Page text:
When a witness embroiled in a criminal investigation is given a grant of immunity, it always comes with strings attached.

The witness gets immunity, but society gets the witness’s information in exchange—all of it.

If the information the witness provides isn’t truthful, or isn’t complete, the grant of immunity is withdrawn. The witness (often a potential defendant) pays the price.

A witness has to earn the immunity.

But America’s prosecutors enjoy an absolute immunity from suits for damages caused by their misconduct, and that immunity comes at no cost. The immunity provided to prosecutors generates no gain in information.

(Something similar happens with police officers, who enjoy only “qualified immunity”—not “absolute immunity”—but who are indemnified from public funds against civil judgments in 99.8 percent of cases. In practical terms they too are immune. What information do culpable cops have to exchange for this? None.)

Simply to be a prosecutor whose actions can be tied theoretically to your advocacy role is enough to trigger absolute immunity—for hiding evidence of innocence, coercing witnesses, introducing illegally seized evidence, falsifying evidence, or soliciting perjured testimony.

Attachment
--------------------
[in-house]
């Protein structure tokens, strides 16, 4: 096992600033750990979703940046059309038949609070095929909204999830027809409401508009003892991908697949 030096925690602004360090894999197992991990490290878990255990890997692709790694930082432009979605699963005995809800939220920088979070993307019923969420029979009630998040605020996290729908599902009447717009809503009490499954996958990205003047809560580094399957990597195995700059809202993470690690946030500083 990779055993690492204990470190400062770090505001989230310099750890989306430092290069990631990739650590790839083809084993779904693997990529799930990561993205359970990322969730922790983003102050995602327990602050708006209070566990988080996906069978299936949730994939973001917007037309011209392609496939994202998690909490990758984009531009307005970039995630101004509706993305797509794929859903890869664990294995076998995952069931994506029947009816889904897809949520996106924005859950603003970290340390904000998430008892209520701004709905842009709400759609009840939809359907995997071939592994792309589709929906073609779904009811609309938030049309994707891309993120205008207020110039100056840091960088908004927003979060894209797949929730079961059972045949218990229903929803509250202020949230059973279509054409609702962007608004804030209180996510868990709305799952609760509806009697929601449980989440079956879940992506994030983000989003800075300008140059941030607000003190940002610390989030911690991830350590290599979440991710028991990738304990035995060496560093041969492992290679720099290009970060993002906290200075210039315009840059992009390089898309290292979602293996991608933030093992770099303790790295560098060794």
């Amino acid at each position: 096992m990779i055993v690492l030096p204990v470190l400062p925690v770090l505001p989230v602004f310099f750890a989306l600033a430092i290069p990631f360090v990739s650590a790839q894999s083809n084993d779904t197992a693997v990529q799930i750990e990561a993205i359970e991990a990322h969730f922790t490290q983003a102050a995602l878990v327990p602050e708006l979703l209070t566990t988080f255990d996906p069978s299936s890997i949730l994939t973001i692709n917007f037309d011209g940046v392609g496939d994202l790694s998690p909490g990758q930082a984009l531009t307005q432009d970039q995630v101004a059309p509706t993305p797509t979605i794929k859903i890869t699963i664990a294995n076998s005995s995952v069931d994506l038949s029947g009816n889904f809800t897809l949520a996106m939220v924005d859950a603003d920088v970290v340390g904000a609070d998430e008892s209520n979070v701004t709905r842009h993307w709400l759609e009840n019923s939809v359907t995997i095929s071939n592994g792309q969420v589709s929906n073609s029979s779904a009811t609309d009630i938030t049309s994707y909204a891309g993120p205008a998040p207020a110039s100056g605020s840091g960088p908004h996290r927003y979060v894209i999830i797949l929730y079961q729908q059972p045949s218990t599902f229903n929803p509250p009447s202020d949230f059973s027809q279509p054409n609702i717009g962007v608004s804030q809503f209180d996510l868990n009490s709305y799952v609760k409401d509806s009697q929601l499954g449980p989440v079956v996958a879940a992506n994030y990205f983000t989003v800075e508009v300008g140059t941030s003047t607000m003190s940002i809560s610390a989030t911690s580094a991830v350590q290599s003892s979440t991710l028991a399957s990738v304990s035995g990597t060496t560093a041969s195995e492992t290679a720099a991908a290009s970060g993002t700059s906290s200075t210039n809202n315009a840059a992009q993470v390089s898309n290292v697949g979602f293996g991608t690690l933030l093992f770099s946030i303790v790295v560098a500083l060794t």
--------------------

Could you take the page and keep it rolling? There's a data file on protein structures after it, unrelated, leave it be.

Whether prosecutors should ever have enjoyed absolute immunity in the first place is a question for another day. To put my own cards on the table, I think the doctrine of absolute prosecutorial immunity should be eradicated.

It was conjured out of thin air by the Supreme Court in 1976, with no basis in the Constitution, simply because in the Court’s opinion it was “better” to relieve good prosecutors of “the constant dread of retaliation” than to recognize some means for sanctioning the bad ones and providing compensation to their victims.

The immunity has been grotesquely distended ever since, even applied in to cases, such as Connick v. Thompson, where prosecutorial misconduct contributed to sending John Thompson, an innocent man, to death row for 14 years.

The Supreme Court mobilized the prosecutorial immunity doctrine to set aside a lower court’s award of damages to Thompson from the District Attorney’s office based on its organizational failure to provide training in ethical practice.

Barry Scheck has illuminated a variety of tools for improving the retrospective disciplinary accountability of prosecutors. They could help. Others have set out elaborate justifications for moving toward imposing statutory qualifications on prosecutorial immunity in tort litigation for Brady violations.

That effort could conceivably prove productive.

But whatever retrospective tools we develop we shouldn’t overlook a simple way to enhance the prospective “forward-looking accountability” that prevents future miscarriages of justice.

As long as an immunity doctrine survives in some form, we should make sure that culpable prosecutors earn their immunity.

Prosecutors who want immunity should have to apply for it.